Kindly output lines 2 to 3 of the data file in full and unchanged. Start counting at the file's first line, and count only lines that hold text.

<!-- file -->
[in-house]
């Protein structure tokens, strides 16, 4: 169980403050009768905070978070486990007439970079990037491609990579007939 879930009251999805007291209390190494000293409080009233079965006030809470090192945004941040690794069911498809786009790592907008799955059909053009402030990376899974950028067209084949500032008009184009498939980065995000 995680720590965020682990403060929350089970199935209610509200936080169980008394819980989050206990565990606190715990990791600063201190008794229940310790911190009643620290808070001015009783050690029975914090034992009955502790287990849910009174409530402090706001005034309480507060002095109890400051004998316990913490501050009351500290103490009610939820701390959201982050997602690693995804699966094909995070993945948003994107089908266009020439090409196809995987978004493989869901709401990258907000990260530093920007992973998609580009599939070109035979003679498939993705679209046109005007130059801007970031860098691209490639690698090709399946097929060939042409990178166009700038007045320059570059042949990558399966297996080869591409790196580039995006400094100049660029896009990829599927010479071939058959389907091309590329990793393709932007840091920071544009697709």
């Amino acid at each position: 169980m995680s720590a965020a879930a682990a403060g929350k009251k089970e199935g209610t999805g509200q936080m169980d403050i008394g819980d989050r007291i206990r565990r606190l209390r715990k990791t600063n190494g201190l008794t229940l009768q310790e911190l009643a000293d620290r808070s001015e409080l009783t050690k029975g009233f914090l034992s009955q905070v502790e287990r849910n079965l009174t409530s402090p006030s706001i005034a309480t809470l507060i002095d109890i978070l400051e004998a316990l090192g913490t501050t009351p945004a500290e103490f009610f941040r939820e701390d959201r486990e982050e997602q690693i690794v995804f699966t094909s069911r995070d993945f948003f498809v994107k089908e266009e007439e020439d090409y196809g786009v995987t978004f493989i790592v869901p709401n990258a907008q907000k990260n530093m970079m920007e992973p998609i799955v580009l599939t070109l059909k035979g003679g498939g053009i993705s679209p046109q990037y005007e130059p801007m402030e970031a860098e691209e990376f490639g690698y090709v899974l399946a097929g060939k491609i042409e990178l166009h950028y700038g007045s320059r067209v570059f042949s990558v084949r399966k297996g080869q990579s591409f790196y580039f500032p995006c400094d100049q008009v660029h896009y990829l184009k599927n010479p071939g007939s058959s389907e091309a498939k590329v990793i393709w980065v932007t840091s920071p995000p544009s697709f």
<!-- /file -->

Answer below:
């Protein structure tokens, strides 16, 4: 169980403050009768905070978070486990007439970079990037491609990579007939 879930009251999805007291209390190494000293409080009233079965006030809470090192945004941040690794069911498809786009790592907008799955059909053009402030990376899974950028067209084949500032008009184009498939980065995000 995680720590965020682990403060929350089970199935209610509200936080169980008394819980989050206990565990606190715990990791600063201190008794229940310790911190009643620290808070001015009783050690029975914090034992009955502790287990849910009174409530402090706001005034309480507060002095109890400051004998316990913490501050009351500290103490009610939820701390959201982050997602690693995804699966094909995070993945948003994107089908266009020439090409196809995987978004493989869901709401990258907000990260530093920007992973998609580009599939070109035979003679498939993705679209046109005007130059801007970031860098691209490639690698090709399946097929060939042409990178166009700038007045320059570059042949990558399966297996080869591409790196580039995006400094100049660029896009990829599927010479071939058959389907091309590329990793393709932007840091920071544009697709």
């Amino acid at each position: 169980m995680s720590a965020a879930a682990a403060g929350k009251k089970e199935g209610t999805g509200q936080m169980d403050i008394g819980d989050r007291i206990r565990r606190l209390r715990k990791t600063n190494g201190l008794t229940l009768q310790e911190l009643a000293d620290r808070s001015e409080l009783t050690k029975g009233f914090l034992s009955q905070v502790e287990r849910n079965l009174t409530s402090p006030s706001i005034a309480t809470l507060i002095d109890i978070l400051e004998a316990l090192g913490t501050t009351p945004a500290e103490f009610f941040r939820e701390d959201r486990e982050e997602q690693i690794v995804f699966t094909s069911r995070d993945f948003f498809v994107k089908e266009e007439e020439d090409y196809g786009v995987t978004f493989i790592v869901p709401n990258a907008q907000k990260n530093m970079m920007e992973p998609i799955v580009l599939t070109l059909k035979g003679g498939g053009i993705s679209p046109q990037y005007e130059p801007m402030e970031a860098e691209e990376f490639g690698y090709v899974l399946a097929g060939k491609i042409e990178l166009h950028y700038g007045s320059r067209v570059f042949s990558v084949r399966k297996g080869q990579s591409f790196y580039f500032p995006c400094d100049q008009v660029h896009y990829l184009k599927n010479p071939g007939s058959s389907e091309a498939k590329v990793i393709w980065v932007t840091s920071p995000p544009s697709f």